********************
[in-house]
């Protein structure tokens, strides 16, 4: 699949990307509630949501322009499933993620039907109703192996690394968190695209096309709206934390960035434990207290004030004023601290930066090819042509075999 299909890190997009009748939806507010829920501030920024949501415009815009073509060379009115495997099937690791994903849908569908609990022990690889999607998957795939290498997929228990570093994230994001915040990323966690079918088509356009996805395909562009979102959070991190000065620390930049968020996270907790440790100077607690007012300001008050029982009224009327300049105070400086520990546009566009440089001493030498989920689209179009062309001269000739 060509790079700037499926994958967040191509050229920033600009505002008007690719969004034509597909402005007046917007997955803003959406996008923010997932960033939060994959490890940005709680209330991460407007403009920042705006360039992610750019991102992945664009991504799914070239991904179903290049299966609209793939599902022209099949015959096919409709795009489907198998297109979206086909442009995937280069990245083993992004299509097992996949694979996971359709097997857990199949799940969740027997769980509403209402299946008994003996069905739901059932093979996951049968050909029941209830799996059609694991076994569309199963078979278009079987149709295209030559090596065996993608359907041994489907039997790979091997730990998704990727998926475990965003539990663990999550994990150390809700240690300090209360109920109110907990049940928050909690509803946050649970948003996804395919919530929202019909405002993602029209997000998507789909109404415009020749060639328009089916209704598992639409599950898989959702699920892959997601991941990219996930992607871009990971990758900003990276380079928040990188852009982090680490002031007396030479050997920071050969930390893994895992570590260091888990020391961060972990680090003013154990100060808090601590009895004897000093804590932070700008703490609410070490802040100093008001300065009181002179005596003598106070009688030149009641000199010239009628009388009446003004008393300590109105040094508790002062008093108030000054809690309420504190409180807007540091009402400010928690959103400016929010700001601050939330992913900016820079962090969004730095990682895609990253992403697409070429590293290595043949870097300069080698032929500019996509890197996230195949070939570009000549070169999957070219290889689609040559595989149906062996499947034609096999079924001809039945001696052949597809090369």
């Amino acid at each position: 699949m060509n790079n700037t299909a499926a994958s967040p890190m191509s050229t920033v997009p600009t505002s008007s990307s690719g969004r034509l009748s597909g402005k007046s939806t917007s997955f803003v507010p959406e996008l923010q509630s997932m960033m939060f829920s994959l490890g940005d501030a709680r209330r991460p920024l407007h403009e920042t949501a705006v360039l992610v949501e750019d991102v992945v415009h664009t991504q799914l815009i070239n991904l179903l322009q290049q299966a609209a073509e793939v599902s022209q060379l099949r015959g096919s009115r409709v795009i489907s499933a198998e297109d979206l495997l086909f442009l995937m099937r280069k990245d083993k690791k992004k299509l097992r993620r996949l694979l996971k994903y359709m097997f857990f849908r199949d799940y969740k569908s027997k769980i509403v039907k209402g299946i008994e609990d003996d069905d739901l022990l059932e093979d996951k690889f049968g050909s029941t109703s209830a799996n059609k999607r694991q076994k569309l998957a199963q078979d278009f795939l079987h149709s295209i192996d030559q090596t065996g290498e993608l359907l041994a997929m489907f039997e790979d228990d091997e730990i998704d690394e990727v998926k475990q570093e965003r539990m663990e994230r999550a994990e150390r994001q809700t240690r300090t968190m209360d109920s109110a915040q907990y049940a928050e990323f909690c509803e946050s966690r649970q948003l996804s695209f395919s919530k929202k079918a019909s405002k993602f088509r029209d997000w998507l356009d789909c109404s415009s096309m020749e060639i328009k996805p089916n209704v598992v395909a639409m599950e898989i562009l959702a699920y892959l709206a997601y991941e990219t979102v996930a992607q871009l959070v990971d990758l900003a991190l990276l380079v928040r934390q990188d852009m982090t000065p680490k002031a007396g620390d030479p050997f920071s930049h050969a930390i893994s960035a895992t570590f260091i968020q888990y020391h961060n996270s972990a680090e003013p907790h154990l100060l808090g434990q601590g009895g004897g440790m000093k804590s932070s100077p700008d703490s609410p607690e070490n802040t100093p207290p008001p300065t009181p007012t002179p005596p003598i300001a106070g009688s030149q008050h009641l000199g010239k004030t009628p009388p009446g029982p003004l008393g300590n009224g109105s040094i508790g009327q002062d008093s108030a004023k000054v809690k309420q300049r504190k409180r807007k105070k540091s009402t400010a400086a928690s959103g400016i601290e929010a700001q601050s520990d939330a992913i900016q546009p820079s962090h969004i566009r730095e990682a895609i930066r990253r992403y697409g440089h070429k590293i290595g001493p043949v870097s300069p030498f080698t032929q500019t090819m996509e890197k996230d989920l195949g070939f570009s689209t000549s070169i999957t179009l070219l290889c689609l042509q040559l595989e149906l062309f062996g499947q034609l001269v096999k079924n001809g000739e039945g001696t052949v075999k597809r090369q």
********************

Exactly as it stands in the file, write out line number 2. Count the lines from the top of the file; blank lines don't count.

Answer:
């Protein structure tokens, strides 16, 4: 699949990307509630949501322009499933993620039907109703192996690394968190695209096309709206934390960035434990207290004030004023601290930066090819042509075999 299909890190997009009748939806507010829920501030920024949501415009815009073509060379009115495997099937690791994903849908569908609990022990690889999607998957795939290498997929228990570093994230994001915040990323966690079918088509356009996805395909562009979102959070991190000065620390930049968020996270907790440790100077607690007012300001008050029982009224009327300049105070400086520990546009566009440089001493030498989920689209179009062309001269000739 060509790079700037499926994958967040191509050229920033600009505002008007690719969004034509597909402005007046917007997955803003959406996008923010997932960033939060994959490890940005709680209330991460407007403009920042705006360039992610750019991102992945664009991504799914070239991904179903290049299966609209793939599902022209099949015959096919409709795009489907198998297109979206086909442009995937280069990245083993992004299509097992996949694979996971359709097997857990199949799940969740027997769980509403209402299946008994003996069905739901059932093979996951049968050909029941209830799996059609694991076994569309199963078979278009079987149709295209030559090596065996993608359907041994489907039997790979091997730990998704990727998926475990965003539990663990999550994990150390809700240690300090209360109920109110907990049940928050909690509803946050649970948003996804395919919530929202019909405002993602029209997000998507789909109404415009020749060639328009089916209704598992639409599950898989959702699920892959997601991941990219996930992607871009990971990758900003990276380079928040990188852009982090680490002031007396030479050997920071050969930390893994895992570590260091888990020391961060972990680090003013154990100060808090601590009895004897000093804590932070700008703490609410070490802040100093008001300065009181002179005596003598106070009688030149009641000199010239009628009388009446003004008393300590109105040094508790002062008093108030000054809690309420504190409180807007540091009402400010928690959103400016929010700001601050939330992913900016820079962090969004730095990682895609990253992403697409070429590293290595043949870097300069080698032929500019996509890197996230195949070939570009000549070169999957070219290889689609040559595989149906062996499947034609096999079924001809039945001696052949597809090369």